When I joined the firm, one of the senior members told me that he was looking forward to growing old with me. He sincerely meant it and I absolutely enjoyed the twenty years we spent together. In our recruiting, we look for people who value relationships, who work well with others and with whom we believe we will enjoy working. Approaching a job as a life-long opportunity makes it more important than ever to let the little things go and look for ways to foster connections. We have a true team culture in which we celebrate one another’s successes and look for ways to support one other. Every one of my colleagues is involved in community service. With the full support of my firm I have chaired the local legal services agency, served on the local United Way campaign cabinet, served as legal counsel to the local performing arts center, served as President of the county bar association, chaired an economic development board, served as president of an arts organization, chaired a community foundation board, served as co-chair of the state-wide Liberty Fellowship Economic Development Forum, hosted and produced a local access cable program providing information about legal topics to members of the low-income community, lectured to non-profits, and founded a website outdoorosity.org (Facebook: https://www.facebook.com/outdoorosity), providing inspiration and information to encourage people to spend more time outdoors. I am also working to help revitalize an old mill village, the Village of West Greenville, into a vibrant arts district. Inspired by the way that Yale has helped revitalize New Haven, I have worked with my colleagues to develop a set of “Community Friendly Business” lease terms for a property in which I am a shareholder. Our goal is to help sponsor free job training and to encourage businesses within our development to engage with the existing community, hire low-income residents, provide a product offering including affordable goods so that local residents can feel welcome in the store, and maintain welcoming store-fronts with fresh, seasonal greenery. We will provide these lease terms as a free model for other businesses to emulate. I have also been active in our church and our children’s schools. It is a full but satisfying plate.
Henry Parr, one of my colleagues, remarked in an article recognizing him for the “Super Lawyers South Carolina” listing that he chose Wyche because he knew that “you will become like those around you.” I believe that is true and I am very glad that I chose Wyche. My colleagues in the Greenville County Bar Association awarded me the Tommy Thomason Award, which honors an attorney who best exemplifies compassion, integrity, strong personal values, dedication to the community, humility, and diplomacy. The award celebrates those who are admired by peers, dedicated to improving the legal system, and committed to resolving disputes in a way that minimizes conflict. This award reflects the qualities of the attorneys with whom I work, and who have mentored and encouraged me. In addition to complex and interesting legal work and substantial pro bono legal activities, attorneys in our firm have been able to carve out time to lead interesting lives and pursue community passions. The lawyer for whose family our firm is named published a hiking guide and six books of nature photography, another lawyer sings in a chorale group, another writes fiction and plays the bassoon in a local orchestra, another plays the flute and one performs in a rock band. Almost all my colleagues enjoy the outdoors and hikes and rafting trips are regularly available. As for me, in addition to founding Outdoorosity.org, I am an avid gardener, outdoor adventurer, and photographer. My novel, Smack Dab in the Middle of Maybe, was released from Random House Children’s Books in July 2018 and has been named an “Indie Next” pick and an “Okra” pick. The book combines outdoor survival with an art history mystery and is set in a historic ghost town based on my hometown in rural Mississippi. As research for my novel, I did extensive training in outdoor survival and studied art history and poetry. Each of my colleagues has encouraged me in my writing journey and I am now at work on my next novel. They also support me in every community activity I take on.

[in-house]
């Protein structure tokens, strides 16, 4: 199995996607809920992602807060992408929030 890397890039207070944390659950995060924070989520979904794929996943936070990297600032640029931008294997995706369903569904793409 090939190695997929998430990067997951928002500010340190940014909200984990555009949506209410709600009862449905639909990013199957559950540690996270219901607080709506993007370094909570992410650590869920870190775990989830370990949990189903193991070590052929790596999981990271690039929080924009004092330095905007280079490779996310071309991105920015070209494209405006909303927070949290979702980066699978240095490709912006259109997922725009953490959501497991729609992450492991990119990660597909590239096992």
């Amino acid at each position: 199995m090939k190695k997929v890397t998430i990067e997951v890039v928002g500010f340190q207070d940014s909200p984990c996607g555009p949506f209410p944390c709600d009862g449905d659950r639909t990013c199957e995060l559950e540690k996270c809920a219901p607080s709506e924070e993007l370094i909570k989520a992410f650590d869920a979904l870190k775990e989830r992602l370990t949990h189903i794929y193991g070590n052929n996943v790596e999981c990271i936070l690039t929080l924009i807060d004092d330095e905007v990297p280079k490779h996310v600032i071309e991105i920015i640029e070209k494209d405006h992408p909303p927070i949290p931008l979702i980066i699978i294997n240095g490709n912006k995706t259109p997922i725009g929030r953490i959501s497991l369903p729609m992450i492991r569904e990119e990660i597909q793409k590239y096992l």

I am convinced that I would not have the varied interests—or the time to devote to them—in another setting. So, Greenville and the Wyche law firm have absolutely been the right decision for me. My wish for you is that you find yourself as well-satisfied with your choices 30 years out of law school.